With one fell swoop, thousands of iptables scripts and knowledge were made useless. Imagine if you were no longer allowed to play baseball. Now instead, you had to learn baseketball.
ifconfig replaced with ip
ifconfig, is simpler to use, and easier to view for basic nic information, or setting an ip (ifconfig eth# 192.168.1.2 netmask 255.255.255.0). ip is unnecessary complexity for most use cases. This raises the bar for entry level people to get started. Adding unnecessary complexity to Linux.
All you should need for DNS is a one line text file that points to a DNS server. Put that in /etc/resolv.conf. The simplicity of that is a threat to more obtuse OS, therefore there will be an effort to complicate it. This raises the bar for entry level people to get started. Adding unnecessary complexity to Linux.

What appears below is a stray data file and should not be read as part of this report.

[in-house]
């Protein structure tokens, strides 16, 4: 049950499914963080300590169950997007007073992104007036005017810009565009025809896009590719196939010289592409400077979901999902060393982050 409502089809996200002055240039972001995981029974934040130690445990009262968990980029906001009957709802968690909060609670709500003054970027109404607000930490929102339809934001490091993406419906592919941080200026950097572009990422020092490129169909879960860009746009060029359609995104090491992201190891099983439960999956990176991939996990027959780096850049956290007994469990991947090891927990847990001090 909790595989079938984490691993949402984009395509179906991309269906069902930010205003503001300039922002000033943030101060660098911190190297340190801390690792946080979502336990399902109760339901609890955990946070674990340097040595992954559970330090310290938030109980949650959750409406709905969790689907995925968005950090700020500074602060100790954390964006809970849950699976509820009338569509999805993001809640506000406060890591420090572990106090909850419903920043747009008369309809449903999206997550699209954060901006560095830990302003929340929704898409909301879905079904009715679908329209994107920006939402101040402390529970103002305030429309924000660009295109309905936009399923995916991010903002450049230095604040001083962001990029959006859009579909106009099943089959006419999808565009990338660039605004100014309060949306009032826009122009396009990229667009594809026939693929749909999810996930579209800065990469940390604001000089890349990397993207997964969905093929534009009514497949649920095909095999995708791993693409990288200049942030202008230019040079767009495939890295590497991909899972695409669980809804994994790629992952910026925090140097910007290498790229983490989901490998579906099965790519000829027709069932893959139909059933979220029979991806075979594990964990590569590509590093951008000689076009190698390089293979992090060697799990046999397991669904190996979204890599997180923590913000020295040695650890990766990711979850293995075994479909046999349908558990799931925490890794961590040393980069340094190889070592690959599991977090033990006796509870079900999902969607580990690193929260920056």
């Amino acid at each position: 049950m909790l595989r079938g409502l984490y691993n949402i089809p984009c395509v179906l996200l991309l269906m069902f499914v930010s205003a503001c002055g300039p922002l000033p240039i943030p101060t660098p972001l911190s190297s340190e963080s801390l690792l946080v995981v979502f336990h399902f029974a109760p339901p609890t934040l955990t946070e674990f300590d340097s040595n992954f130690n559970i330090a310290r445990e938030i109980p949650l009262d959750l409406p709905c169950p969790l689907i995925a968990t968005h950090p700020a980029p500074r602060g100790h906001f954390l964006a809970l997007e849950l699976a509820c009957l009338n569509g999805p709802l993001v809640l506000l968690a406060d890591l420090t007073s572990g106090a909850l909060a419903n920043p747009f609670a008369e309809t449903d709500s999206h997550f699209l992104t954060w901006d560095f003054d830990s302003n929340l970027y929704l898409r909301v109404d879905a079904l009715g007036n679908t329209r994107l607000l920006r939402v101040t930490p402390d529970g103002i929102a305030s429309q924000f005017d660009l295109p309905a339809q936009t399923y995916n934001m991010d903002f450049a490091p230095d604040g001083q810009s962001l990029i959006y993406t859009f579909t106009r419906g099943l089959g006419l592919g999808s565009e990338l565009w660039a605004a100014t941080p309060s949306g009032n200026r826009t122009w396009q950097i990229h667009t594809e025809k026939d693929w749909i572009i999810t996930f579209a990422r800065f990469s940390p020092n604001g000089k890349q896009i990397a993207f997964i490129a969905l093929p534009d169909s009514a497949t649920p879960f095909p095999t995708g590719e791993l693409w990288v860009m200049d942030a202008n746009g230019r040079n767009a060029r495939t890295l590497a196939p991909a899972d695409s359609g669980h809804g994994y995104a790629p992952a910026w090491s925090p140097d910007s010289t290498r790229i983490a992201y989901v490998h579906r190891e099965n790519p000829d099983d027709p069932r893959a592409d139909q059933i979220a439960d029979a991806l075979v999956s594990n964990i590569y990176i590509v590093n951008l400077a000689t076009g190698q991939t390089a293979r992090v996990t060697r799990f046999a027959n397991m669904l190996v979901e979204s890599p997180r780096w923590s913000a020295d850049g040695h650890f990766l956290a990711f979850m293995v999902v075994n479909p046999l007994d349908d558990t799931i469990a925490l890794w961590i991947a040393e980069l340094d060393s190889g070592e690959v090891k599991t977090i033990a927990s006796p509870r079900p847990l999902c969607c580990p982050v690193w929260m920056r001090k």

Device Tree Bindings
ARM. Sounds like a good idea, except you need a different ISO for each single ARM CPU. Unlike the intel i386 which you can use one single ISO for ANY desktop/laptop.
ARM is fail. DTB is busy work, and fail.
This is one reason why Android is a failure.
It looks like unfortunately that RISCV will also follow this path of bullshit. https://forums.sifive.com/t/will-riscv-avoid-the-linux-mainlining-mess-that-arm-had/1615